London County Council
Learn more about London County Council
|Territory||County of London|
|HQ||County Hall, Lambeth|
|Created|| 1889 |
Local Government Act 1888
London Government Act 1963
London County Council (LCC) was the principal local government body for the County of London, throughout its 1889-1965 existence, and the first London-wide general municipal authority to be directly elected. It covered the area today known as Inner London and was replaced by the Greater London Council. The LCC was the largest, most significant and ambitious municipal authority of its day. <ref>Saint, A., Politics and the people of London: the London County Council (1889-1965), (1989)</ref>
The creation of the LCC in 1889, as part of the Local Government Act 1888, was forced by a succession of scandals involving the Metropolitan Board of Works (MBW), its predecessor, which had not been directly elected. While the Conservative government of the day would have preferred not to create a single body covering the whole of London, their electoral pact with Liberal Unionists led them to this policy. A later Government created the 28 metropolitan boroughs as lower tier authorities to replace the various local vestries and boards in 1899; they assumed some powers of the LCC and shared others.
The LCC inherited the powers of its predecessor the MBW, but also had wider authority over matters such as education, city planning and council housing. It took over the functions of the London School Board in 1903, and Dr C W Kimmins was appointed chief inspector of the education department in 1904.
From 1899 the Council progressively acquired and operated the tramways in the county, which it electrified from 1903. By 1933, when the LCC Tramways were taken over by the London Passenger Transport Board, it was the largest tram operator in the United Kingdom, with more than 167 miles of route and over 1,700 tramcars.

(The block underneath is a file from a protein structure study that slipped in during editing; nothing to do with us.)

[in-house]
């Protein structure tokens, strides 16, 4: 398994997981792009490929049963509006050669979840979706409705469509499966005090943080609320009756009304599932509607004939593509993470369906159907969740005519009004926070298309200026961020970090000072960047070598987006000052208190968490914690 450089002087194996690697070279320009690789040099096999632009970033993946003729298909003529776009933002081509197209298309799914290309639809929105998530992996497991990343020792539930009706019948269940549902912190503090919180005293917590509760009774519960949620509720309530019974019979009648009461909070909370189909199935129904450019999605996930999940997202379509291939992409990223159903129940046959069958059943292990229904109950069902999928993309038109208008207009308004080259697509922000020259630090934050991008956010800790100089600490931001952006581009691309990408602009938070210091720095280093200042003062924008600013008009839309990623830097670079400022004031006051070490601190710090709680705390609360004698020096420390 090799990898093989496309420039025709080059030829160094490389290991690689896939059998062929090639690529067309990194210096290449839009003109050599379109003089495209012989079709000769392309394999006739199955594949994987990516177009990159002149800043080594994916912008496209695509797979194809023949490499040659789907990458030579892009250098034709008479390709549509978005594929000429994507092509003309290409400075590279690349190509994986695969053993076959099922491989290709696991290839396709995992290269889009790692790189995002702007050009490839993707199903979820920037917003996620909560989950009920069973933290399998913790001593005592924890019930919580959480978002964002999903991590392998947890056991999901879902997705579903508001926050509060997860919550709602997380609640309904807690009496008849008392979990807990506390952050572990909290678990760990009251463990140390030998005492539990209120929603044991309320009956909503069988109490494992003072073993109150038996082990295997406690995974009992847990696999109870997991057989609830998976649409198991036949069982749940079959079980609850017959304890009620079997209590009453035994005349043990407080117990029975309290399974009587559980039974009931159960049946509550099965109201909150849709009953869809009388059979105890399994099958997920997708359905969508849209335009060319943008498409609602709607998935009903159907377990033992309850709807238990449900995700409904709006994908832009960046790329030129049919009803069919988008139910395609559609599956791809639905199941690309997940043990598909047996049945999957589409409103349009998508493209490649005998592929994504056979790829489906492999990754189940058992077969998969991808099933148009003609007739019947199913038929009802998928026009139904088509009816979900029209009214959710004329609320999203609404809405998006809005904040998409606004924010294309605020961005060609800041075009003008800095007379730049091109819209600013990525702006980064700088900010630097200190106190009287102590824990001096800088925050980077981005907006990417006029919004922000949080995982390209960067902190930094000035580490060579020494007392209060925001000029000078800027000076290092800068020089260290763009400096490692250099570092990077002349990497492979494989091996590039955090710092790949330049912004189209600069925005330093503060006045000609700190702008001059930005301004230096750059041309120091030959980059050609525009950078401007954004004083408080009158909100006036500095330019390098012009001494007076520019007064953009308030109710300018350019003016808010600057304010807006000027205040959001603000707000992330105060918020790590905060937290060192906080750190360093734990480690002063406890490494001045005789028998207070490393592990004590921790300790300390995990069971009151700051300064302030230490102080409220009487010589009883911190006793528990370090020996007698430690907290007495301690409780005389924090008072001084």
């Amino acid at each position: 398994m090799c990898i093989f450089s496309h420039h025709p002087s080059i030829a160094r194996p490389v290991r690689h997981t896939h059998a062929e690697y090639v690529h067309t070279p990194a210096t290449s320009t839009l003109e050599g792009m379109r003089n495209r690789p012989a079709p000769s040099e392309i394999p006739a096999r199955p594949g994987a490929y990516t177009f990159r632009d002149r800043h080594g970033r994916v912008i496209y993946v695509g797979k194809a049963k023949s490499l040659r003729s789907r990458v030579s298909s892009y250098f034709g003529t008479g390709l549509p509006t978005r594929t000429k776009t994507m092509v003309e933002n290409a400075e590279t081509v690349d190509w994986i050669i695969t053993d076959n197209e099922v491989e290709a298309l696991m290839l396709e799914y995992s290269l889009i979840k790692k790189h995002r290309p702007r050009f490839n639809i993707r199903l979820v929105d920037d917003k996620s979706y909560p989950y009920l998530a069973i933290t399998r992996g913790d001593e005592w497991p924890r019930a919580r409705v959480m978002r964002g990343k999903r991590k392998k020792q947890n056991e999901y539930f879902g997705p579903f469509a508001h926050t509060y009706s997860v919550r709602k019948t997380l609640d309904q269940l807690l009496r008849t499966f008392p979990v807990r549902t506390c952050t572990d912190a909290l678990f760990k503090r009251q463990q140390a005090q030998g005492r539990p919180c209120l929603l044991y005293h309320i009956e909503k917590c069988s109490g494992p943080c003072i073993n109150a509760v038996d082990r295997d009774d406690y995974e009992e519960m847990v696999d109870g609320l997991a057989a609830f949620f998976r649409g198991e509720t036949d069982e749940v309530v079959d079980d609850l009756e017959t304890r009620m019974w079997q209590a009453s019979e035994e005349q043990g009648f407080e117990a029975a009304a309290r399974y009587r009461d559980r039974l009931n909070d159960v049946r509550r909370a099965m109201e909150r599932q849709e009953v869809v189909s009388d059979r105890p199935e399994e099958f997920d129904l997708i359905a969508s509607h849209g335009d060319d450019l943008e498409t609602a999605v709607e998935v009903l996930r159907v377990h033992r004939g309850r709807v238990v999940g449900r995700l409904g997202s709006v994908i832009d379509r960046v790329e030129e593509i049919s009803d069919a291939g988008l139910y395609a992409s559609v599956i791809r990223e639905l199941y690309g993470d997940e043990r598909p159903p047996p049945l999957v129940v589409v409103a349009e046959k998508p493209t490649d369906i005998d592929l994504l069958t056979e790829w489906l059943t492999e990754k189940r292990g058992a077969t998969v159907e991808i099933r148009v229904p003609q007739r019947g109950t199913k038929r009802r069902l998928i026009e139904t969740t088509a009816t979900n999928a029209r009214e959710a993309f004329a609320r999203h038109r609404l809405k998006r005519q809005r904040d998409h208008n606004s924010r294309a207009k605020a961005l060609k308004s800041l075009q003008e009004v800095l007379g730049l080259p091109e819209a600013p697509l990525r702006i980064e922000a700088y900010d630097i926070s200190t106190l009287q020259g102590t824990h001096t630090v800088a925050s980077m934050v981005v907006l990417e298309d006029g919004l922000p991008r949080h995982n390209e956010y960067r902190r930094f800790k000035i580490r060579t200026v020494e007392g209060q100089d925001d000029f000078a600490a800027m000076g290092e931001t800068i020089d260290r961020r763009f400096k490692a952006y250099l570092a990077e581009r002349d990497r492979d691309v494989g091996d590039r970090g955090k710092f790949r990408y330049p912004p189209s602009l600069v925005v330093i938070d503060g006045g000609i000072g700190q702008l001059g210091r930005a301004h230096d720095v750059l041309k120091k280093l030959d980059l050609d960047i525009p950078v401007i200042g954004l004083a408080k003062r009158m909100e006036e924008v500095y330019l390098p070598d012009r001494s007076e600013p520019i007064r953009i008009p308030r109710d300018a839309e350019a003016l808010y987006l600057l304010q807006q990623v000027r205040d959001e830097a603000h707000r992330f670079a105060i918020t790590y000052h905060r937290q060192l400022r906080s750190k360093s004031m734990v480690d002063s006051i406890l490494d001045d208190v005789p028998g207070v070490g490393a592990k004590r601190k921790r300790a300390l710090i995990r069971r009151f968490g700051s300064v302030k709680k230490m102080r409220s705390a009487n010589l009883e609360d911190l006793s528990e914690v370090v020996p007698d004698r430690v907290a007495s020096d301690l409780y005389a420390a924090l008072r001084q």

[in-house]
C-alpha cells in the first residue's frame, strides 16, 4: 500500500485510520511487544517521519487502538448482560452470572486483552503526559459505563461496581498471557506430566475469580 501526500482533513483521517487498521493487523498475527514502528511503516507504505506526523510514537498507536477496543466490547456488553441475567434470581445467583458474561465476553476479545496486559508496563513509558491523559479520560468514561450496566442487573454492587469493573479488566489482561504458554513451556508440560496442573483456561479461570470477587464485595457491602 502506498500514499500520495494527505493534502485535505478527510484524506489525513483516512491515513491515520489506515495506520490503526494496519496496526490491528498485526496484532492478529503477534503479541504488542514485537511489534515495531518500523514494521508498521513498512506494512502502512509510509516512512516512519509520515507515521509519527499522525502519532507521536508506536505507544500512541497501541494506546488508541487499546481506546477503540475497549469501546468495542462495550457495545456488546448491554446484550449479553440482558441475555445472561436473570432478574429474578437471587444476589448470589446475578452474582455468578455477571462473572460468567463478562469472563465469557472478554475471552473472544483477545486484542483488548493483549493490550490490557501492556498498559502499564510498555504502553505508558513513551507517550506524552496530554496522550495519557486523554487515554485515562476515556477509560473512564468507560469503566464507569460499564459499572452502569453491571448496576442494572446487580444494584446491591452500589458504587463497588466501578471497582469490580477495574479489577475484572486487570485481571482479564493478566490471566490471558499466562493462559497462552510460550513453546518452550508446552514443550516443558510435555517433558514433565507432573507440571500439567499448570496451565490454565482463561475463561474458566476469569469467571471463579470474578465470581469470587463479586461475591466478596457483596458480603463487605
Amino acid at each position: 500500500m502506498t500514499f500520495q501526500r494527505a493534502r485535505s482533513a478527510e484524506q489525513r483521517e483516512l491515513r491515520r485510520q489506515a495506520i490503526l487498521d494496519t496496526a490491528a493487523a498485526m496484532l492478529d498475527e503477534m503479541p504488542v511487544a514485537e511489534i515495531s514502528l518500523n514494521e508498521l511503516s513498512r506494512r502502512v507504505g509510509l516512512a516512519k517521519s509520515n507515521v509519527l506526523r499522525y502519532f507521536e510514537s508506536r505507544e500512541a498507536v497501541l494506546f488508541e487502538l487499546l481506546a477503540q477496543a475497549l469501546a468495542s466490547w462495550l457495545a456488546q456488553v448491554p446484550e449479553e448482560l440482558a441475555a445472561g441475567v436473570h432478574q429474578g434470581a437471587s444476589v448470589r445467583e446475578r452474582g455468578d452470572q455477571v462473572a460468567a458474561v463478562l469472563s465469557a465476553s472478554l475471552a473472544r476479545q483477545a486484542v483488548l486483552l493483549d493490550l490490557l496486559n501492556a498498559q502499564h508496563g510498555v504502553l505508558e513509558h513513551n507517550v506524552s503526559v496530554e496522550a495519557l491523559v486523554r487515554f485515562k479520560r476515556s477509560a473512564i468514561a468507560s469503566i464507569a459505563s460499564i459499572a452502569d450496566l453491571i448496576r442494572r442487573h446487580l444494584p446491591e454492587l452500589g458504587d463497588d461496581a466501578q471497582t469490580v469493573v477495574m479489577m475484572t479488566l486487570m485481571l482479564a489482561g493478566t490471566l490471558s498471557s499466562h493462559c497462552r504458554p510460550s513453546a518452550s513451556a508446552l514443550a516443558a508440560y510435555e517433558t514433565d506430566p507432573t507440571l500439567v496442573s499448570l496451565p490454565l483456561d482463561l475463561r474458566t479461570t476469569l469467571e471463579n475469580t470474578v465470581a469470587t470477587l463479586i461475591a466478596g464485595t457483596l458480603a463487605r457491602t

Initially, it had been hoped by many that elections to the LCC would be conducted on a non-partisan basis, but in the Council two political groups formed. The majority group in 1889 was the Progressives, who were unofficially allied with the Liberal Party in national politics. Those who allied with the Conservative Party formed the Moderate group. In 1906, the Moderates added the name Municipal Reform.
The LCC was elected every three years. The Progressives were in control continuously from 1889 until 1907, when they lost power to the Municipal Reformers. Municipal Reform control lasted until 1934 when Labour won power, which they kept until the LCC was abolished.
The LCC initially used the Spring Gardens headquarters of the Metropolitan Board of Works but by 1906 decided to buy three adjoining plots of land on the eastern side of Westminster Bridge as a site for a single headquarters. The County Hall designed by Ralph Knott was built there from 1909–1933 and passed into private ownership following the abolition of the Greater London Council. A London Residuary Body was appointed with the express purpose of managing the transfer of the assets of the GLC after 1985, making the task of re-establishing metropolitan authority rather more difficult for any post-Thatcher government.
 Leaders of the London County Council
The post of Leader was only officially recognised in 1933. This table gives the Leaders of the majority parties on the council before this time, although in the first term this had little relevance in terms of the leadership of the Council.
- Sir Thomas Farrer (March 21, 1889 - March 27, 1890)
- James Stuart (March 27, 1890 - March 9, 1892)
- Charles Harrison (March 9, 1892 - March 10, 1898)
- Thomas McKinnon Wood (March 10, 1898 - March 8, 1907)
- Richard Robinson (March 8, 1907 - March 11, 1908)
- Hon. William Wellesley Peel (March 11, 1908 - March 8, 1910)
- William Hayes Fisher (March 8, 1910 - December 19, 1911)
- Cyril Jackson (December 19, 1911 - March 16, 1915)
- Ronald Collett Norman (March 16, 1915 - March 1, 1918)
- Sir George Hume (March 1, 1918 - March 11, 1925)
- Sir William Ray (March 11, 1925 - March 9, 1934)
- Herbert Morrison (March 9, 1934 - May 27, 1940)
- Lord Latham (May 27, 1940 - July 29, 1947)
- Sir Isaac Hayward (July 29, 1947 - March 31, 1965)
 See also
|Government of London from 1855 to present|
Metropolitan Board of Works (MBW) 1855 - 1889
London County Council (LCC) 1889 - 1965
Greater London Council (GLC) 1965 - 1986